US 20060007731 A1
A system that facilitates one or more of querying and updating a multi-dimensional structure comprises a component that receives a statement in a declarative language relating to a typed object associated with a multi-dimensional structure. A conversion component analyzes context associated with the statement and automatically converts the object to a disparate type as a function of the analysis. For example, an execution engine can comprise the conversion component, and the execution engine can be an Online Analytical Processing (OLAP) engine.
1. A system that facilitates one or more of querying and updating a multi-dimensional structure, comprising:
a component that receives a statement in a declarative language relating to a typed object associated with a multi-dimensional structure; and
a conversion component that analyzes context associated with the statement and automatically converts the object to a disparate type as a function of the analysis.
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14. A method for analyzing a multi-dimensional structure, comprising:
receiving a statement in a declarative language relating to aggregating data over a plurality of sets specified in the statement, the statement directed towards a multi-dimensional structure; and
aggregating one or more of data and calculations within the specified plurality of sets according to one or more pre-defined rules.
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19. A system that facilitates one or more of querying and updating a multi-dimensional structure, comprising:
means for receiving a request to output a value of a first dimension with respect to a second dimension;
means for determining if a sufficient relation exists between the first dimension and the second dimension; and
means for outputting one or more values if a sufficient relation does not exist between the first dimension and the second dimension.
20. The system of
This application claims the benefit of U.S. Provisional Application Ser. No. 60/586,617 filed on Jul. 9, 2004, and entitled SYSTEMS AND METHODS OF FACILITATING USAGE OF DATABASES. This application is also related to attorney docket number MS309074.02/MSFTP725USA, entitled SYSTEM THAT FACILITATES DATABASE QUERYING, and attorney docket number MS310695.01/MSFTP824US, entitled RELATIONAL REPORTING SYSTEM AND METHODOLOGY, both filed on Mar. 1, 2005. The entireties of these applications are incorporated herein by reference.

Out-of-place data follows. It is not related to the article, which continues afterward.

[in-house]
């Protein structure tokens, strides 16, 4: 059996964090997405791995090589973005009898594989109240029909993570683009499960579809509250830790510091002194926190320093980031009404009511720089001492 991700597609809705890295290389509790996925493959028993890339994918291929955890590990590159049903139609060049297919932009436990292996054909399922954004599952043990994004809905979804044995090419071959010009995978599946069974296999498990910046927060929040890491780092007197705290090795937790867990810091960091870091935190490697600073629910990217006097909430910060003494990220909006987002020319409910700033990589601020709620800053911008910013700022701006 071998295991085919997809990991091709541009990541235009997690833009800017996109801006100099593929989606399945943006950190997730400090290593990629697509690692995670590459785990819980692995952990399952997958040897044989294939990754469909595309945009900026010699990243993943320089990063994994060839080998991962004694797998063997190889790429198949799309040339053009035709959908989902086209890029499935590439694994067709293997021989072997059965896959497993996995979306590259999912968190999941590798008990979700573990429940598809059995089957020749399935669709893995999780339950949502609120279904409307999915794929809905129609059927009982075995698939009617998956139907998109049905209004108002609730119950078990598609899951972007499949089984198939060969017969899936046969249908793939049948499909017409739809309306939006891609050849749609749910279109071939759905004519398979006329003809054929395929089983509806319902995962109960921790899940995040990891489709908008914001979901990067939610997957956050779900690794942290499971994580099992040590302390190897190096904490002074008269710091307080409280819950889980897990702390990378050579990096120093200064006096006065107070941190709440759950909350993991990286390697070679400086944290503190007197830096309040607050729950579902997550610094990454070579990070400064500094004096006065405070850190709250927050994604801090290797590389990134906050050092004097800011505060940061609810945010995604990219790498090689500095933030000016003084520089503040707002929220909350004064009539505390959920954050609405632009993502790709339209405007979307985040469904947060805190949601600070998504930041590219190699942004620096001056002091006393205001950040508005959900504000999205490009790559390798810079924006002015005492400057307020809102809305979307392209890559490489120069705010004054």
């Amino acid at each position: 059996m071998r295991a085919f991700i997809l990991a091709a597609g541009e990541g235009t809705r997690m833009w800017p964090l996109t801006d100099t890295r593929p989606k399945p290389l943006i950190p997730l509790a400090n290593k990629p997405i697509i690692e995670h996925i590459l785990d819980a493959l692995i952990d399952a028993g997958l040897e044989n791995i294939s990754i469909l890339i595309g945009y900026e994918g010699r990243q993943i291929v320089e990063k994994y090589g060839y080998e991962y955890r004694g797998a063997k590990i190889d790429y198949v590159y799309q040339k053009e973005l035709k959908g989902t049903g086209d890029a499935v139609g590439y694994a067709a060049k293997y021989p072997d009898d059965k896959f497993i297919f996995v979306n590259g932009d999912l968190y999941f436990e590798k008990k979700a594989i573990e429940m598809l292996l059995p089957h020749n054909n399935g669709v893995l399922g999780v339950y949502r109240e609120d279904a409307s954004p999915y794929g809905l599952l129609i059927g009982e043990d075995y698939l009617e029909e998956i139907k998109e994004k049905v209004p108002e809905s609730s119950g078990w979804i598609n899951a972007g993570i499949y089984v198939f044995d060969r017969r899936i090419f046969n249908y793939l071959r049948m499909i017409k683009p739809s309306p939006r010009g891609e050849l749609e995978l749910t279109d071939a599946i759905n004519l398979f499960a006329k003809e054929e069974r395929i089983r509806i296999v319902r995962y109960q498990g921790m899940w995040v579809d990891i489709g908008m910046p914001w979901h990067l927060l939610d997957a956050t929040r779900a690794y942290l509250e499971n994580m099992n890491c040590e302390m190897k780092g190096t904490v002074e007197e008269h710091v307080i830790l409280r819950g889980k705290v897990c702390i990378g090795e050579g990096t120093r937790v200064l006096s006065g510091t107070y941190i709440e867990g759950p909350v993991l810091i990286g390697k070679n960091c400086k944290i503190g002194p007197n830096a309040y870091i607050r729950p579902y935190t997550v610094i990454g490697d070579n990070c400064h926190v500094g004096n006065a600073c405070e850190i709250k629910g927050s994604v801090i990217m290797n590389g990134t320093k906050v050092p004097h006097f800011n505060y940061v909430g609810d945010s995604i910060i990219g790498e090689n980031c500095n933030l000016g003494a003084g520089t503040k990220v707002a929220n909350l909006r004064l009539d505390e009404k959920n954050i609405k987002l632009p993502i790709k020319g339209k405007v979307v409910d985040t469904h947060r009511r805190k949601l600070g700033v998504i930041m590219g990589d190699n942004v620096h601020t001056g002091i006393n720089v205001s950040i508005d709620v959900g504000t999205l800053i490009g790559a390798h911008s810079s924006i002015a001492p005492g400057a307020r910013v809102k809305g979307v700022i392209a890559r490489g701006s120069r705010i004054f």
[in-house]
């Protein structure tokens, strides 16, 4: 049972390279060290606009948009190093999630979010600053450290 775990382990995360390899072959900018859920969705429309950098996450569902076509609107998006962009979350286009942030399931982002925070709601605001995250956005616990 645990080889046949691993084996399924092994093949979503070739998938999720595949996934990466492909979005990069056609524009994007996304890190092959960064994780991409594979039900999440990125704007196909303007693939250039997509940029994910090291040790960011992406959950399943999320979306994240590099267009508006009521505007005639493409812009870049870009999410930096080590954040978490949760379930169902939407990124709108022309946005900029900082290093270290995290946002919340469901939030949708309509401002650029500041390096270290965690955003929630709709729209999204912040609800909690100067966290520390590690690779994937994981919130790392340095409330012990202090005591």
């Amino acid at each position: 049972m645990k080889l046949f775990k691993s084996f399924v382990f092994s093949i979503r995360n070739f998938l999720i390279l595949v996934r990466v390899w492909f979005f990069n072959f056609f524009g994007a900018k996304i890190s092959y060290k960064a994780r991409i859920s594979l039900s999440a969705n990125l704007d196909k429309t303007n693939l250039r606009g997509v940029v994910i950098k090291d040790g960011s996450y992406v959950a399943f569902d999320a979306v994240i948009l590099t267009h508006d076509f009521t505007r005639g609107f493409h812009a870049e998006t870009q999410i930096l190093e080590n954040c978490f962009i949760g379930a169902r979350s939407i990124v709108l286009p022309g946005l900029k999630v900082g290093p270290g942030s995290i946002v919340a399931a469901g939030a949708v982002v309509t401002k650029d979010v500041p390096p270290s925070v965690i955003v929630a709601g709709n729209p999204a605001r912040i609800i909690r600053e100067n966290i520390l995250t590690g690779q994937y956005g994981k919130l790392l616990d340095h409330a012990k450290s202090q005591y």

The subject invention relates generally to multi-dimensional data, and more particularly to updating/structuring multi-dimensional data by way of simplified statements within a declarative language.
The evolution of computers with respect to memory storage expansion and processing capabilities has enabled massive amounts of data to be accumulated and analyzed by complex and intelligent algorithms. For instance, given an accumulation of data, algorithms can analyze such data and locate patterns therein. These patterns can then be extrapolated from the data, persisted as content of data mining model(s), and applied within a desired context. With the evolution of computers from simple number-crunching machines to sophisticated devices, services can be provided that range from video/music presentation and customization to data trending and analysis.
Accordingly, tasks that at one time required skilled mathematicians to perform complex operations by hand can now be automated through utilization of computers. In a simplistic example, many individuals, rather than utilizing a skilled accountant to compute their tax liability, simply enter a series of numbers into a computer application and are provided customized tax forms from such application. Furthermore, in a web-related application, the tax forms can be automatically delivered to a government processing service. Thus, by way of utilizing designed algorithms, data can be manipulated to produce a desired result.